Toronto Maple Leafs coach Mike Babcock thought he'd be heading to Boston with nothing to show for from the first meeting of a home-and-home series with the Bruins.
The tide turned quickly Friday night in Toronto, though, with the Maple Leafs tying the game in the final minute of regulation before Patrick Marleau scored 1:07 into overtime for a 3-2 victory against the Bruins.
"It looked like we'd get nothing and then suddenly we got two (points) so that's positive," said Babcock.
David Pastrnak put the Bruins ahead with 5:30 to play and just one second remaining on a Boston power play, batting in a rebound while Leafs goalie Frederik Andersen was sprawled out after turning away Jordan Szwarz.
Babcock pulled Andersen with 2:04 to go looking for the equalizer and with exactly one minute to play, James van Riemsdyk tied it 2-2, re-directing a Mitch Marner slap pass from the top of the crease.
Marner then started the rush on the winning goal, slowing up at the blue line while handling the puck to create some space before finding Jake Gardiner, who perfectly placed a low shot in a spot Marleau could get his stick on it for the winner.
"Both really great plays," said Marleau. "(Marner's) coming into his own and playing really well."
Added Babcock: "Great to see Mitch be important at the end and get a couple points. If you work real hard you're usually rewarded so good for him."
Andersen had his second straight solid start, making 33 saves en route to Toronto's third consecutive win and fifth in a row against Boston dating back to last season.
Patrice Bergeron had the other goal for the Bruins (6-5-4) while Brad Marchand returned to the lineup after missing two games with an injury.
"The tying goal we were soft on it, I can't sugar coat it," said Boston coach Bruce Cassidy. "If you have to ice it, that's fine. We didn't get it out, they made a play."
Anton Khudobin stopped 30 shots in defeat and wasn't being faulted by his coach after giving his team a chance to take two points on the road.
"Guy's been real good for us, seems he's been tightening up his game," said Cassidy. "Give him credit, he was solid."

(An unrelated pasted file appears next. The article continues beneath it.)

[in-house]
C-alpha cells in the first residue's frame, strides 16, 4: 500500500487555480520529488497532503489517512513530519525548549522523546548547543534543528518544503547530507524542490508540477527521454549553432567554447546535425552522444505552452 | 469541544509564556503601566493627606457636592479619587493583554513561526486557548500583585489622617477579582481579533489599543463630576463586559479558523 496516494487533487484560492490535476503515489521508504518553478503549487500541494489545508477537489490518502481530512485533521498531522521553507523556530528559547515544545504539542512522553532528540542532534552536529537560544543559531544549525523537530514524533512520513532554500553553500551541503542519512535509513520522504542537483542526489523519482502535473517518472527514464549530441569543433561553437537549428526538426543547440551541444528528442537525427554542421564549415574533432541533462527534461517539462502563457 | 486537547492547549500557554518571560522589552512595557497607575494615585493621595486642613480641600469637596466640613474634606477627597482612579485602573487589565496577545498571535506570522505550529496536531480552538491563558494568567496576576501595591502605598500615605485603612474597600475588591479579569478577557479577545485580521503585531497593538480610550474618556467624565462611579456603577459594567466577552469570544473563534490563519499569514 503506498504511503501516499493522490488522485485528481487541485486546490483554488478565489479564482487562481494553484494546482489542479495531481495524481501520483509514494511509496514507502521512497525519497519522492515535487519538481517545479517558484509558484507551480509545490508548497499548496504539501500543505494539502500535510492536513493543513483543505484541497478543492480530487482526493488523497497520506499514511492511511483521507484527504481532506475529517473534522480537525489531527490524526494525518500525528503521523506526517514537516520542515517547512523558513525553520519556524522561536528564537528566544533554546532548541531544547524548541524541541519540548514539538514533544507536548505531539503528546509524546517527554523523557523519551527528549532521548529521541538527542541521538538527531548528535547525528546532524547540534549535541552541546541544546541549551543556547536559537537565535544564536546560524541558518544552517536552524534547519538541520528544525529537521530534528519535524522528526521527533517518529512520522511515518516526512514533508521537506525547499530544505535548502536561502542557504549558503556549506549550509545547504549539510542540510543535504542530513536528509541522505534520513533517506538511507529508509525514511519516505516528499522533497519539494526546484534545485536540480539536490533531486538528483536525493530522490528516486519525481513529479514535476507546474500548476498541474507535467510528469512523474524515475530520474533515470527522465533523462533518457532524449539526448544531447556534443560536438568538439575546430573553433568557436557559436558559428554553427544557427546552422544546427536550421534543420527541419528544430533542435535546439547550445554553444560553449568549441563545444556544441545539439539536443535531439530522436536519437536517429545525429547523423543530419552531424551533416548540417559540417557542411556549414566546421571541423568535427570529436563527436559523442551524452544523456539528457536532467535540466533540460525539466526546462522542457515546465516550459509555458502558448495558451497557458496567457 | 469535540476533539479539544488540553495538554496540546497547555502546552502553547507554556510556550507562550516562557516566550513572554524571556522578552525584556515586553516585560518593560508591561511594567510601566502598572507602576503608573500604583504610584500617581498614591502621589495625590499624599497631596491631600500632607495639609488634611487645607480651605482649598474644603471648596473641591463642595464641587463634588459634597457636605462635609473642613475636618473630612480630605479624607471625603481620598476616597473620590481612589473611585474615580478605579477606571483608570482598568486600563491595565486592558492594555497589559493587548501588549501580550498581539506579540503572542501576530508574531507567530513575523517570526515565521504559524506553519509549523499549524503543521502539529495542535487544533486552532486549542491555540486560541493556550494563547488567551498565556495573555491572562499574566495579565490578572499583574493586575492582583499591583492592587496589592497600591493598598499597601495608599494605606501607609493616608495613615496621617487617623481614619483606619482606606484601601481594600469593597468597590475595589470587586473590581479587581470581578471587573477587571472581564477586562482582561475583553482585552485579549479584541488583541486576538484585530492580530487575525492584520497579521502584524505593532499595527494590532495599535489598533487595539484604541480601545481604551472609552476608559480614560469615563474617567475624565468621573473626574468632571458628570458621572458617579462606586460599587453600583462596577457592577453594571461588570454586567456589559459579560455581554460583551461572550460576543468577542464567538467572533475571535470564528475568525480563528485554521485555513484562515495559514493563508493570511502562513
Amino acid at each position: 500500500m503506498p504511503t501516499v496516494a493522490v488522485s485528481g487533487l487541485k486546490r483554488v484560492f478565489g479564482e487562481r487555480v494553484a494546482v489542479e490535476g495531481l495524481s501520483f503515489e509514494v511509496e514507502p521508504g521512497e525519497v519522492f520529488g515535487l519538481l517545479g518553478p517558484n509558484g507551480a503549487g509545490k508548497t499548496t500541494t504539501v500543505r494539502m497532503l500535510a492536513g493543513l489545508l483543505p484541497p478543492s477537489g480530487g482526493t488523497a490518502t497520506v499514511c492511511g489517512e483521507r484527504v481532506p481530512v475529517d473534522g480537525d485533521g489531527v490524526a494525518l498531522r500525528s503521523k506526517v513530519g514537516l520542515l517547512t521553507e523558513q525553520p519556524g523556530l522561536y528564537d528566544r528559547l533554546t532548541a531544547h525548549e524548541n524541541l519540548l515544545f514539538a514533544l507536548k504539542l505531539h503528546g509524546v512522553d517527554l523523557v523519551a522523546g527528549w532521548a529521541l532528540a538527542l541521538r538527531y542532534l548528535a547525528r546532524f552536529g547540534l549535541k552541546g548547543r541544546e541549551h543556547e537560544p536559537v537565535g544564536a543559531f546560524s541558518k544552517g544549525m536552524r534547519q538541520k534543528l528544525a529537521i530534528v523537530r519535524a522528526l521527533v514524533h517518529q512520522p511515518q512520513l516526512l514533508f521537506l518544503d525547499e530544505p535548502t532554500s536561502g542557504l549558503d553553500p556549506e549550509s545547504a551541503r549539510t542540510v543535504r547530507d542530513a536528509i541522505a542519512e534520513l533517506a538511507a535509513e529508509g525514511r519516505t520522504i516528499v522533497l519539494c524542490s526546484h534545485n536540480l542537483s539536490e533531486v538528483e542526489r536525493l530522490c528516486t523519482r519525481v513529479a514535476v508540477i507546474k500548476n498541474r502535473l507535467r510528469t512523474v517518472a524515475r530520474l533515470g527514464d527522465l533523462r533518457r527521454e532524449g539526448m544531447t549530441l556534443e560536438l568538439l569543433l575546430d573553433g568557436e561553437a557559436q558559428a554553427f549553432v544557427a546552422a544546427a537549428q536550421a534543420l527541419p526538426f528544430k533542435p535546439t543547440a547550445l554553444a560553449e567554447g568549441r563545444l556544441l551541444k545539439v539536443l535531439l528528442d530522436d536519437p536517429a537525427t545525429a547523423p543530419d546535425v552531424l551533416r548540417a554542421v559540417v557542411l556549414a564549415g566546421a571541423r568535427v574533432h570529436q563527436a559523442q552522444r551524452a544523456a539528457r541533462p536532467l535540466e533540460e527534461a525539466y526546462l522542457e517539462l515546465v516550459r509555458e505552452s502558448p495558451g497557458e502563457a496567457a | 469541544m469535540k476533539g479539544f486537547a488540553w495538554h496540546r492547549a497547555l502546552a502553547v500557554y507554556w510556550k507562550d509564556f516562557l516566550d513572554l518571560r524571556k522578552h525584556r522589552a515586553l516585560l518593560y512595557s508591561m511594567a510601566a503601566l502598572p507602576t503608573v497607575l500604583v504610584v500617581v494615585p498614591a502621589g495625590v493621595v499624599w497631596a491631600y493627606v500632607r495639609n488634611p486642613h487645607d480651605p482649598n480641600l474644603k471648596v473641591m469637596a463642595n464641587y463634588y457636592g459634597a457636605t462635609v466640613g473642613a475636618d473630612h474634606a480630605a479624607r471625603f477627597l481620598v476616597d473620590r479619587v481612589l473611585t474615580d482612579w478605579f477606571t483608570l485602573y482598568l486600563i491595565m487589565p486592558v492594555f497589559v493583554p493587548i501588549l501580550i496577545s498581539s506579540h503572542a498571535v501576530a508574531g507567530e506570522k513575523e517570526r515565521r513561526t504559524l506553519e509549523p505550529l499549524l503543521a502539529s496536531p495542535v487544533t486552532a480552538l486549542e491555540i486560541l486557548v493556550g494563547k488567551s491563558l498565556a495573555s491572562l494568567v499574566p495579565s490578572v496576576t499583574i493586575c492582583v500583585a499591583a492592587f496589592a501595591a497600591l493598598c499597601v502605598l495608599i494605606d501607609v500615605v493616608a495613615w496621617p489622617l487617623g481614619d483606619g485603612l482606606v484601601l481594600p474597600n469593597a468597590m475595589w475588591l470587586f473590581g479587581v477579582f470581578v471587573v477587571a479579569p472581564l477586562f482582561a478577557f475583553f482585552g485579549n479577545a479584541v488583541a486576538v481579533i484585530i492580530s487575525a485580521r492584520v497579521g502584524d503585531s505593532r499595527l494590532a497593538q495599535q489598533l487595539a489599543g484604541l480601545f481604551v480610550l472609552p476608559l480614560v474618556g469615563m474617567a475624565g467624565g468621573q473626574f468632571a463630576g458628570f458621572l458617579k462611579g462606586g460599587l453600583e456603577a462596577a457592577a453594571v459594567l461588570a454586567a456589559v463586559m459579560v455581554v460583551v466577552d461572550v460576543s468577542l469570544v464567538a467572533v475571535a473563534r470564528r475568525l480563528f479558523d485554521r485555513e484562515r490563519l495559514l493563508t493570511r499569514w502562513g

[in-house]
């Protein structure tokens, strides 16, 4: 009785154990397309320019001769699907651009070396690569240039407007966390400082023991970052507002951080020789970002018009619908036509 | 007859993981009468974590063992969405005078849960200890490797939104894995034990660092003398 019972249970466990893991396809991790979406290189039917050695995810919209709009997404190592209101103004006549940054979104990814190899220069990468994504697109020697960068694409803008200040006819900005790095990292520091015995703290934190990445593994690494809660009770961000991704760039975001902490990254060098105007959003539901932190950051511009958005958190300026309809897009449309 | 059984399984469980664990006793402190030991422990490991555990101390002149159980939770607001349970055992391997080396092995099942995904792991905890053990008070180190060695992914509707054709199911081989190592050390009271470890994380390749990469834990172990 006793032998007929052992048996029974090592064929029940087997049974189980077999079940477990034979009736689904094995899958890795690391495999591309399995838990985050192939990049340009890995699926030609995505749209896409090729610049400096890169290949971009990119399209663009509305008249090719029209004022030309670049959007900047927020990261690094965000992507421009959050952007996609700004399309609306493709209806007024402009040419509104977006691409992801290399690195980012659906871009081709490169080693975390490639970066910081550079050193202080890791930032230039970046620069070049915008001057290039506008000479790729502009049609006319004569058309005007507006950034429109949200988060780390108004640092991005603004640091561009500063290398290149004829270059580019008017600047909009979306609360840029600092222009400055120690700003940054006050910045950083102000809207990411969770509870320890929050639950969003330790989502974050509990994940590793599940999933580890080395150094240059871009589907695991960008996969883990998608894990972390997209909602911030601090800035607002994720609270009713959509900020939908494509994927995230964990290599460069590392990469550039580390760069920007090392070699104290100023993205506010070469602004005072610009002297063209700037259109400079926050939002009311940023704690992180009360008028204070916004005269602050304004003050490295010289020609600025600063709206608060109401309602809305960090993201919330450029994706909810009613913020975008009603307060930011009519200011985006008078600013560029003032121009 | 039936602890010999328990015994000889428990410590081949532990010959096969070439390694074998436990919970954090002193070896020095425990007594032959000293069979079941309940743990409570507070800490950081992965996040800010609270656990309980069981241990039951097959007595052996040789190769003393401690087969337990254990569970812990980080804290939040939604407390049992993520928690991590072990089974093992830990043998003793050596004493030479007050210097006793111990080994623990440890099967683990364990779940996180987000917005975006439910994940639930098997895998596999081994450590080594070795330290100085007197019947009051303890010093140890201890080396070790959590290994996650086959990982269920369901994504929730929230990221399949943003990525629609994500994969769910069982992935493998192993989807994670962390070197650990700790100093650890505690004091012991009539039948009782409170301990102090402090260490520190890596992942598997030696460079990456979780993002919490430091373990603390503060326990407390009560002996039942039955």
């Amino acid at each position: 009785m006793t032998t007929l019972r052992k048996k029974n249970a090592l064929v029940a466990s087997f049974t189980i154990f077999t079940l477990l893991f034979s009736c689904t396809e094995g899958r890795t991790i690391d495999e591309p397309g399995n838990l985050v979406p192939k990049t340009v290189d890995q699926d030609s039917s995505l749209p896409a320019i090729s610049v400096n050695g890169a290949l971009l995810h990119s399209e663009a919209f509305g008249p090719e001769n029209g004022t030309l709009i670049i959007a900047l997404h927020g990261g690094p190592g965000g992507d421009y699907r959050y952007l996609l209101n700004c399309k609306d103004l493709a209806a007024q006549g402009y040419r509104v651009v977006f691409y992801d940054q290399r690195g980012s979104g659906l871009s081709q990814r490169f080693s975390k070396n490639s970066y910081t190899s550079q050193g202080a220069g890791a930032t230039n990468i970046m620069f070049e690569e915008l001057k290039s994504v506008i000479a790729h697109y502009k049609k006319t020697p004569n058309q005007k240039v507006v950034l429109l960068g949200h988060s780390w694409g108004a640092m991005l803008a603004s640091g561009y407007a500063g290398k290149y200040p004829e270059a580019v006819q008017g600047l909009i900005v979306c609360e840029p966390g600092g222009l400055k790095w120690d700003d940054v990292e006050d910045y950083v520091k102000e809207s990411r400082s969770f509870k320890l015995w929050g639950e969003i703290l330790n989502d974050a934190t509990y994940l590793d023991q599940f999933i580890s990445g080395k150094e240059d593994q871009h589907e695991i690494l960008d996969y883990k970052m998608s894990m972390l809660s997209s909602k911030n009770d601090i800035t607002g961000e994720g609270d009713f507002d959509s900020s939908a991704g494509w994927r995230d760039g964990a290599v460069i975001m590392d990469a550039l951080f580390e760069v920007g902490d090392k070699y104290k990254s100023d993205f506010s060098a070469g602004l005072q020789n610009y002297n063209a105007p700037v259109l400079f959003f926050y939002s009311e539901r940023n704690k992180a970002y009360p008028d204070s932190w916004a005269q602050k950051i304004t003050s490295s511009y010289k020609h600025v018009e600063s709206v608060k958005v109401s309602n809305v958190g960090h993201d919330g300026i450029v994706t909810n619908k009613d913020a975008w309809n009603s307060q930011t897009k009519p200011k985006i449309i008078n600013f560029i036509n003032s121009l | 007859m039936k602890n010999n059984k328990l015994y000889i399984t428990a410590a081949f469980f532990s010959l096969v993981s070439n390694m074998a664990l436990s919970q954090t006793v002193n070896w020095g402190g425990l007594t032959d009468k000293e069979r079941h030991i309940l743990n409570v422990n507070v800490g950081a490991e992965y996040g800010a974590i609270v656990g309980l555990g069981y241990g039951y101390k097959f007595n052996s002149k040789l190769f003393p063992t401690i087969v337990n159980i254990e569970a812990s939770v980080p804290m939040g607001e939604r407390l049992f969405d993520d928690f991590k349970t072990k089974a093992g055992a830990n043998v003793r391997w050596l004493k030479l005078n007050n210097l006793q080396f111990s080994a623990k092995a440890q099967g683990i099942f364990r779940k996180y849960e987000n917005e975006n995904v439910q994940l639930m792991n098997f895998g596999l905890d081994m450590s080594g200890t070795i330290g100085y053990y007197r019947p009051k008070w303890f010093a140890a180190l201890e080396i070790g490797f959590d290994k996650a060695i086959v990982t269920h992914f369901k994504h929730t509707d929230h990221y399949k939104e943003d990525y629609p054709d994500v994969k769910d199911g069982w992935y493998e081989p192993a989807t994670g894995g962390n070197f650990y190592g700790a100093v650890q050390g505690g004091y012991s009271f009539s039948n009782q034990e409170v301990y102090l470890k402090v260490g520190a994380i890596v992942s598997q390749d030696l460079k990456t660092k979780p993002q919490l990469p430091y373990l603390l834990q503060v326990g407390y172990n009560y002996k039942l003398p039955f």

Prior to the game, the 2017 Hockey Hall of Fame inductees were introduced at centre ice, including players Danielle Goyette, Teemu Selanne, Paul Kariya, Mark Recchi and Dave Andreychuk, and Bruins owner Jeremy Jacobs from the builders category. Clare Drake, who will be inducted as a builder, wasn't in attendance.
Babcock had a ton of compliments for the inductees, most notably Drake, and also brought up the idea that one day his 38-year-old off-season signing should join them when the time comes.
"Marleau got his 101st game winner, he's got to be in the Hall of Fame doesn't he?" questioned Babcock.
It's a quick turnaround for the two teams with Boston hosting the back end of the two-game set on Saturday. Leafs star centre Auston Matthews, who is listed day-to-day with an upper-body injury, won't be accompanying his team on the road according to Babcock, while Curtis McElhinney is expected to get the start in net.
Toronto, which has a league-high 26 first-period goals, put 10 shots on Khudobin in the opening 20 minutes but was held off the board as the two teams went into the first intermission scoreless.
Bergeron eventually opened the scoring with 4:22 to go in the second period, connecting on a one-timer from Marchand from almost the exact same spot he was stopped from earlier in the period by Andersen.
Boston looked to be taking a 1-0 lead into the intermission, but the Leafs finally made good on a power play with 16 seconds to go in the second when van Riemdyk went to the front of the net and banged home a loose puck. Toronto was 2 for 21 with the man advantage up to that point.
"Seemed like our line had some good jump and did a good job breaking out of our own end, hopefully we can do more of that," said van Riemsdyk.
Kyle Cicerella, The Canadian Press